Report by Daniel Mortlock:
Following on from yesterday's game, played on the tiny Newenden ground on what was the hottest September day on record in the UK, it was like a breath of fresh air to arrive at Gills Green with the temperature some five degrees lower and a sense of space, with the large ground surrounded by open fields on most sides. Out in the middle for the traditional, if pointless, pre-match meeting - as if working out the prevailing wind direction is going to stop you missing a straight one - Daniel made the off-hand observation that the ground seemed about about the same size as Lord's similar-shaped playing surface. This ill-informed comment could in principle have been allowed to pass through to the 'keeper - which, technically it did, as Chris Barras grabbed onto this claim with the sort of fervour he normally reserves for an outside edge. Having assessed it as an unacceptable falsehood, he immediately escalated to DEFCON2. His version of a missile launch was to immediately offer to stake his ski chalet on the bet that Lord's is (considerably) larger than Gills Green. This power move that was sufficient to have Daniel reconsidering even before Tom Hall used his Google Earth expertise to quickly establish that Lord's is only twice the area of the ground we were playing on today.
While conditions were milder than yesterday it was still pretty warm, so the toss was less about cricket and more about which team would be able to have most its players stay cool in the few pockets of shade . . . except there was no toss, as we were somehow about to deploy a strange transitive guilt trip in which we argued that our opposition should field first today on the grounds that we had made the equivalent offer yesterday. Astonishingly, Gills Green - or at least their captain - bought into this impromptu pyramid scheme, and thus their players dragged themselves out into the field with the sun at its highest.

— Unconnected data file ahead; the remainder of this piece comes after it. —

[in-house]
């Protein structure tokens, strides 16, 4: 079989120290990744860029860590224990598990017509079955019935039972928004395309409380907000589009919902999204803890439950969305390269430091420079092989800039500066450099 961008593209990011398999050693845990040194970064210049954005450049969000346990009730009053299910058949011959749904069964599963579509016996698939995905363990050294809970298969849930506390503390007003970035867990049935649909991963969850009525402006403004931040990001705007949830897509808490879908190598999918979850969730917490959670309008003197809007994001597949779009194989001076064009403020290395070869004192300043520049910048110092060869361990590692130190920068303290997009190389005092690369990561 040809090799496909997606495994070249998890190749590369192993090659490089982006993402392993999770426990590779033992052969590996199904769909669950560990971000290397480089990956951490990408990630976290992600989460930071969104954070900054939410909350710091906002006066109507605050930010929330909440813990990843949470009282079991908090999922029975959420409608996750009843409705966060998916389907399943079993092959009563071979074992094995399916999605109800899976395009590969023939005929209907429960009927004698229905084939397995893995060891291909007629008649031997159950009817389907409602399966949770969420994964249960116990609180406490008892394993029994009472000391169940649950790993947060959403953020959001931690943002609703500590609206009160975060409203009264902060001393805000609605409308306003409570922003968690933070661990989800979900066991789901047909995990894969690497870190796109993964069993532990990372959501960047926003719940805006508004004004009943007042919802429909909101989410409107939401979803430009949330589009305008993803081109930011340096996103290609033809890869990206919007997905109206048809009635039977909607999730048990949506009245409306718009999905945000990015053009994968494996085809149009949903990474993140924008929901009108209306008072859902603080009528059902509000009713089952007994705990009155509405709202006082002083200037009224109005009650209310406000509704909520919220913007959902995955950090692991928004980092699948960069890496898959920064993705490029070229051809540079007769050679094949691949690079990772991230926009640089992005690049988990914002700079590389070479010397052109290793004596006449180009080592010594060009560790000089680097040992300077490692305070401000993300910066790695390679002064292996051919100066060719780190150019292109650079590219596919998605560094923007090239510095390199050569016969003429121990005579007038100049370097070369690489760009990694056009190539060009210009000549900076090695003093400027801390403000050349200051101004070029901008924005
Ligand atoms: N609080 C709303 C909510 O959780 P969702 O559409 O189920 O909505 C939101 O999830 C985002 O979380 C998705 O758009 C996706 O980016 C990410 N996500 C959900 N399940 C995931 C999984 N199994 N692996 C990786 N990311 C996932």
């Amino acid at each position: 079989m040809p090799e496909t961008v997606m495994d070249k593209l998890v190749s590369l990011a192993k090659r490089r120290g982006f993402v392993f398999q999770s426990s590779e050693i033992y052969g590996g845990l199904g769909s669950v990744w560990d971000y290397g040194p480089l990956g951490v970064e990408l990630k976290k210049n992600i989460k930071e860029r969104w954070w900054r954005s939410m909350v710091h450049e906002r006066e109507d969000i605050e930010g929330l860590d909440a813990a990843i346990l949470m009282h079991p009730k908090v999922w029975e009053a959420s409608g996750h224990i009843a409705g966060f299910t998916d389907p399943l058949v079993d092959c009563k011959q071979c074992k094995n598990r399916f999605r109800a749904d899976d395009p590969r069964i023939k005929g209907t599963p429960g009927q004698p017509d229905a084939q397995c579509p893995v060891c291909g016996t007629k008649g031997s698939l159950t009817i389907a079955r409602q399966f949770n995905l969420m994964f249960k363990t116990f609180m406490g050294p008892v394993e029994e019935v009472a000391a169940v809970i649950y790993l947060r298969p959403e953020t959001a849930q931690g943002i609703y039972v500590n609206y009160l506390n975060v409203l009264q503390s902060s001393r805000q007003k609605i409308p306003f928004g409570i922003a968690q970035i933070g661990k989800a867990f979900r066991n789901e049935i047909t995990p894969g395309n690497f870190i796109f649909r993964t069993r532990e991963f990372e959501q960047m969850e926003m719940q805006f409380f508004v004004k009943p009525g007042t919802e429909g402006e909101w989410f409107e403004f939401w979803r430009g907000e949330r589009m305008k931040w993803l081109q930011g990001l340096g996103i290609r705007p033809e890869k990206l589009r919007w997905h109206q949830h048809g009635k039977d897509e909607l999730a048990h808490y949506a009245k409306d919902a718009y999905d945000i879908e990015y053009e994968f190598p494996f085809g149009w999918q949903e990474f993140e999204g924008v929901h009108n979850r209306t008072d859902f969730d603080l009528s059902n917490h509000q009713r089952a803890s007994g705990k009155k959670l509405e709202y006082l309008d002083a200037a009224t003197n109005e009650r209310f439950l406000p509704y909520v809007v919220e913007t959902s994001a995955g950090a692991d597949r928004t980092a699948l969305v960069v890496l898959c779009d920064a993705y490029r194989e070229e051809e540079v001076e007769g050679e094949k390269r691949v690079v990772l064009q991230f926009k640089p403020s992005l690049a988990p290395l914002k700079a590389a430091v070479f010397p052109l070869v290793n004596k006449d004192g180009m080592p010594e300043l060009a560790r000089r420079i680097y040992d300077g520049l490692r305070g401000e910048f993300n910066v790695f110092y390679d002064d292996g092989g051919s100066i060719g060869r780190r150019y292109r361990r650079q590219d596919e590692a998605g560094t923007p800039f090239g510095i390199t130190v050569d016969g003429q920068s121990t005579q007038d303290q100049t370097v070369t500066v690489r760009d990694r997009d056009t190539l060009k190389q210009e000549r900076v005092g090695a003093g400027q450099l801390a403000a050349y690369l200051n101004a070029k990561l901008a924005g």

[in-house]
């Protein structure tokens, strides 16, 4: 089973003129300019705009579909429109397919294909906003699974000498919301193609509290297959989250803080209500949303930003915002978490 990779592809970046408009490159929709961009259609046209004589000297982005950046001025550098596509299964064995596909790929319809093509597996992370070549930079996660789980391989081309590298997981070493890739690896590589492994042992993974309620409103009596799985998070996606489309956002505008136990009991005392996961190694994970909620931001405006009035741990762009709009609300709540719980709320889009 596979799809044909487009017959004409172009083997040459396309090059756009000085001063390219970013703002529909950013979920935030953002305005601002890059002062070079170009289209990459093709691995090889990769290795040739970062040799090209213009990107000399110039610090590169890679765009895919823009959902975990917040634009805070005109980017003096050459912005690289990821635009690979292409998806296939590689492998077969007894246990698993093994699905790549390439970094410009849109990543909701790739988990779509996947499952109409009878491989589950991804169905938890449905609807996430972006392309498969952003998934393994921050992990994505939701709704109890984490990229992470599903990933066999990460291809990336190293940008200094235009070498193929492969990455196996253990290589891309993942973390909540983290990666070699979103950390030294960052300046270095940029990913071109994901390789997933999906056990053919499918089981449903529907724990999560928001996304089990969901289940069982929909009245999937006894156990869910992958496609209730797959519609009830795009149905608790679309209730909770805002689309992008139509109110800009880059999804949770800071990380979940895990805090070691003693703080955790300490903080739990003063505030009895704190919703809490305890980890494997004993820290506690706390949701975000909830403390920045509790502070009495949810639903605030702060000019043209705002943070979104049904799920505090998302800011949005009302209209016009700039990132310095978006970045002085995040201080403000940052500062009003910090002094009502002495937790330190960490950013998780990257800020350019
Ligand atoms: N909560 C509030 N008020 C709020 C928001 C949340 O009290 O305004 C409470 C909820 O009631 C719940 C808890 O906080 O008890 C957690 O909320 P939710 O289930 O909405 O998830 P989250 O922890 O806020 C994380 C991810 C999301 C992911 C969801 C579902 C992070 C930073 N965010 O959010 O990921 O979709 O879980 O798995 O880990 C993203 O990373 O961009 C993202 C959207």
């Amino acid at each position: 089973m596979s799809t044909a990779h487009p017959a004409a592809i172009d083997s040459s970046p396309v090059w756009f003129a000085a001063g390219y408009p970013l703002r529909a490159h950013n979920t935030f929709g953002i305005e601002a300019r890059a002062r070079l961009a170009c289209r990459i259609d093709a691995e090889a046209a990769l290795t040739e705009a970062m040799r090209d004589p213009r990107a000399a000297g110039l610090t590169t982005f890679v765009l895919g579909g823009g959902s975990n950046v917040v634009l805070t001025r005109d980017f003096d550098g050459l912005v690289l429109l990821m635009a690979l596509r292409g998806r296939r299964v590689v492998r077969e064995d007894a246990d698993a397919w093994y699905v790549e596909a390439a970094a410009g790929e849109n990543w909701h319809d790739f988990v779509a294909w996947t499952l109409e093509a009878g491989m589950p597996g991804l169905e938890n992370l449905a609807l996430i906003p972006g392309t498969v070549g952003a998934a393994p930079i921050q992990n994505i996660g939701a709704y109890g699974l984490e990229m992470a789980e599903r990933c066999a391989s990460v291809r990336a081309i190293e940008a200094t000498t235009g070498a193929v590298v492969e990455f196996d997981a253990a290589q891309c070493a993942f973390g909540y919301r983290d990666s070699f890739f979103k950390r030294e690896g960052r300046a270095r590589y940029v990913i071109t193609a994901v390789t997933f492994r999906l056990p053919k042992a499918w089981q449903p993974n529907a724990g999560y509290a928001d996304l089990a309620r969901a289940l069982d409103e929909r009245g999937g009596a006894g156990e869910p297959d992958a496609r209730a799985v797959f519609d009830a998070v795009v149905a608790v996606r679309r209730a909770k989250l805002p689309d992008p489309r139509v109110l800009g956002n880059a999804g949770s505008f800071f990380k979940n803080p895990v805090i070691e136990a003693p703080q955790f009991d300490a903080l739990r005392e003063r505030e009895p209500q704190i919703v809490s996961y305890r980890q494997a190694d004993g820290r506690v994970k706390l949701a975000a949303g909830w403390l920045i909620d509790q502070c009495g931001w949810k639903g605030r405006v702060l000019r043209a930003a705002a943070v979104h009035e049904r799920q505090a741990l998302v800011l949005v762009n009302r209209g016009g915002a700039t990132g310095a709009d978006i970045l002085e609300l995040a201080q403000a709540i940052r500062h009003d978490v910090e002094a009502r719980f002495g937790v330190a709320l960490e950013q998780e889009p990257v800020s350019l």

That immediately put our top order batters up against Gills Green's star player Ben Tomkinson, who wrecked innings in the equivalent fixture last year with an opening spell of 5 overs, 2 maidens, 3/3. (His overall PlayCricket career stats are pretty impressive too: 4633 runs at 37.36; 289 wickets at 16.45; and 65 catches, albeit mainly playing league cricket for Marsden; he's only played a dozen games for Gills Green, so is effectively a ringer they bring when faced with the might of the FAS.) Numerically, Ben had the upper hand again today, taking 1/9 from his 4 overs, although the reality was that our top order largely got themselves out, the first four wickets each coming from an aggressive shot to a fielder in the ring. Or, in the case of Dave Kittow (22 off 34 balls, the only one to make it to double figures), an aggressive shot to two fielders in the ring: he looked to have split the small gap between the non-cricketer at mid-off and the regular player at, er, slightly wide mid-off; the former predictably spilled the chance, only for the latter to grab the rebound.